Disk Covers presents covers from the 1980s up to the present day. Works from Finland and from around the world are on display. The exhibition was curated by Ari “Duce” Seppä and Tommi “Electric” Musturi together with Zooparty ry, an association specialising in C64 culture.

The exhibition is available in English.

Quirky Handhelds
30.5.2018 – 7.10.2018

The Quirky Handhelds exhibition showcases game collector Manu Pärssinen’s comprehensive handheld game console collection. Almost 100 handhelds and their quirkiest features from the 70s onwards are exhibited.

The exhibition is available only in Finnish.

Cosplay – from game to reality
24.3.2018 – 27.5.2018

Cosplay (from the words costume play) involves dressing up as different characters. Cosplay is often thought to be connected to manga and anime, but cosplayers can choose their characters from all kinds of sources. Cosplaying is, however, much more than just dressing up. The Cosplay – from game to reality exhibition is made up of three costumes, as well as photographs and stories by cosplayers.

The exhibition is produced in co-operation with Lunatar Cosplay and Cosvision ry. Cosvision ry is an association which aims to advance cosplay as a hobby in Finland. The association produces the yearly Finnish Cosplay Championships, does cosplay projects such as individual cosplay competitions and works for cosplay promotion.

Photographer: Timo Virtanen
Cosplayer: Noora Cosplay
Character: Tyrande Whisperwind / Heroes of the Storm

The exhibition is available in English.

My Game History 2018
16.1.2018 – 11.3.2018


Everyone has a game history of their own. All of us spend time with toys, play and games, all the way from youth to adulthood and old age. We play alone but also together with parents, children, relatives, friends and strangers. The My Game History exhibition presents thirteen Finnish personal histories of gaming and play.

The exhibition is available only in Finnish.

Pelit magazine’s 25th anniversary exhibition
24.10.2017 – 14.1.2018

Pelit is one of the oldest continuously appearing game magazines in the world. It is also an integral part of Finnish game culture. The exhibition is realized by Pelit magazine.


The exhibition is available only in Finnish.


Image: Pelit magazine

22th of August – 22th of October 2017
Masters of Pixel Art

Masters of Pixel Art is an exhibition curated by Klas Benjaminsson (AKA Prowler), featuring the finest pixel art for both the Commodore 64 and the Amiga.

The exhibition is available in English.

Ropecon – from the gamers, to the gamers
23.5.2017 – 13.8.2017

Ropecon is the largest volunteer-organized role-playing game convention in Europe, bringing together both hobbyists and professionals. The Ropecon exhibition is realized in co-operation by Ropecon ry, The Finnish Museum of Games and Espoo City Museum.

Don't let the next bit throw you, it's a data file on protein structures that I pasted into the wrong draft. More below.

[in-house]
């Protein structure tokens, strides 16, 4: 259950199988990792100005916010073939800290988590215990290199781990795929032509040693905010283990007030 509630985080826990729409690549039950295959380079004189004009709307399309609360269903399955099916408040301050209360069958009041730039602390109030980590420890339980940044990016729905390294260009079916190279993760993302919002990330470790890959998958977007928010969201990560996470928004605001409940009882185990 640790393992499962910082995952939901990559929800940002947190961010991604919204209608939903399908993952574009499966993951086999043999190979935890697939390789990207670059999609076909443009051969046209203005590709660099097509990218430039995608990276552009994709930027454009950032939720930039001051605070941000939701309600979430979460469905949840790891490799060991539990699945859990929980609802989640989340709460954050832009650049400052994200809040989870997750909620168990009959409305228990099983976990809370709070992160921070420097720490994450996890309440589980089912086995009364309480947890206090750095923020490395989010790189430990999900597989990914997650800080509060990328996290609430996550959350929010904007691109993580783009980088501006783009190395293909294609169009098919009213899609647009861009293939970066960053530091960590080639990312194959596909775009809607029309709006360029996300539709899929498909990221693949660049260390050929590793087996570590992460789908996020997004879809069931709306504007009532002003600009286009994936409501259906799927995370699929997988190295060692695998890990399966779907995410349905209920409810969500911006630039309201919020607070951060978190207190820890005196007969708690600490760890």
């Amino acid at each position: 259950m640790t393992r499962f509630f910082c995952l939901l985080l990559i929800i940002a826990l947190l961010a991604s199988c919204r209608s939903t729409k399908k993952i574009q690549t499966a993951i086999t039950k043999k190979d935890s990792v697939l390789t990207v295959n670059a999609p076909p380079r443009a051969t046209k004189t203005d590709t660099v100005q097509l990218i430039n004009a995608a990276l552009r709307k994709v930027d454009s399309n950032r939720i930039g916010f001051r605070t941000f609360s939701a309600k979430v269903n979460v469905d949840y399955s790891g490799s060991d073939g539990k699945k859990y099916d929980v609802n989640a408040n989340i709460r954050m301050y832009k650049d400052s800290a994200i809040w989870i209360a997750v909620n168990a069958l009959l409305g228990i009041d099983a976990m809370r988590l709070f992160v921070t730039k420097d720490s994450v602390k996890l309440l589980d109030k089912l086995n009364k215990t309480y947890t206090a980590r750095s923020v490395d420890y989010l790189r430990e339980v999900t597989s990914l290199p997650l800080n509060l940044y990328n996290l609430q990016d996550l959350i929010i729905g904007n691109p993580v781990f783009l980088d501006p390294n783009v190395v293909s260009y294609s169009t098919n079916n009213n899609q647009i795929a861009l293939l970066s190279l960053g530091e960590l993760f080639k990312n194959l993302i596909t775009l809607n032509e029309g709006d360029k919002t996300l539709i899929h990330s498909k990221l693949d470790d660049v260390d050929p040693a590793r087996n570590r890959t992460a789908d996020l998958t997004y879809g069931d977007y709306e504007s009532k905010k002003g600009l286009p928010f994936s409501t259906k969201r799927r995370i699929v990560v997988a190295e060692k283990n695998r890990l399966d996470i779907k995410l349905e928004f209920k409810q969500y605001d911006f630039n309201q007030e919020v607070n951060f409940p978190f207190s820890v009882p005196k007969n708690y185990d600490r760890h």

The exhibition is available in English.

P.O.L.L.E.N – Steps of Production
21.3.2017 – 21.5.2017


P.O.L.L.E.N is a science fiction adventure game made by MINDFIELD GAMES. It was published in 2016. In the game, the player tries to understand what has happened on an abandoned space station. The game is viewed from the player character’s perspective (first-person). The production of the game lasted over two years and the game went through many drastic changes during the development.

This exhibition displays the evolution of P.O.L.L.E.N throughout its development. It includes screenshots and design documents of the different versions of the game. Over 300 pages of backstory and designs were written for the game, in addition to hundreds of graphic objects and gameplay functionalities. Some of these designs never progressed from the pencil and paper, while some were made ready but for some reason or another were dropped from the final game. As a result of this process of collecting and discarding features, we have a unique game with a versatile and functional environment; one can spend hours exploring. Experiencing the world using virtual reality devices offers a highly immersive atmosphere.

The exhibition is available in English.

My Game History #1
10.1.2017 – 12.3.2017


My Game History displays memories and personal items from thirteen University of Tampere students who’ve grown up all over Finland and even abroad. Each have their own path and have a unique history to tell.

Games are not an island isolated from everyday life but intertwined with it. Growth as a human being is deeply connected with play and games. Games are also a popular pastime; nearly 90% of Finns play something on a regular basis. These experiences are linked with identity, growth, relationships, other hobbies, and work.

These personal histories reveal and reflect boundaries set by parents, availability of technology, and social pressure. While playing in a small group is intimate, the shared items and culture add to the relatedness of otherwise personal experience. Impactful experiences can be recalled decades later, but so can the belittling and ridicule.

The exhibition was created as a University of Tampere course curated by game researchers Annakaisa
Kultima and Jaakko Stenros. It’s open for public between 10.1. – 12.3.2017 with students themselves present to tell you more.

Annakaisa Kultima  ·  annakaisa.kultima@uta.fi
Jaakko Stenros  ·  jaakko.stenros@uta.fi

Read more at: http://www.uta.fi/sis/iti/opinto-opas/kurssisivut/itia11.html#mph

The exhibition is available only in Finnish.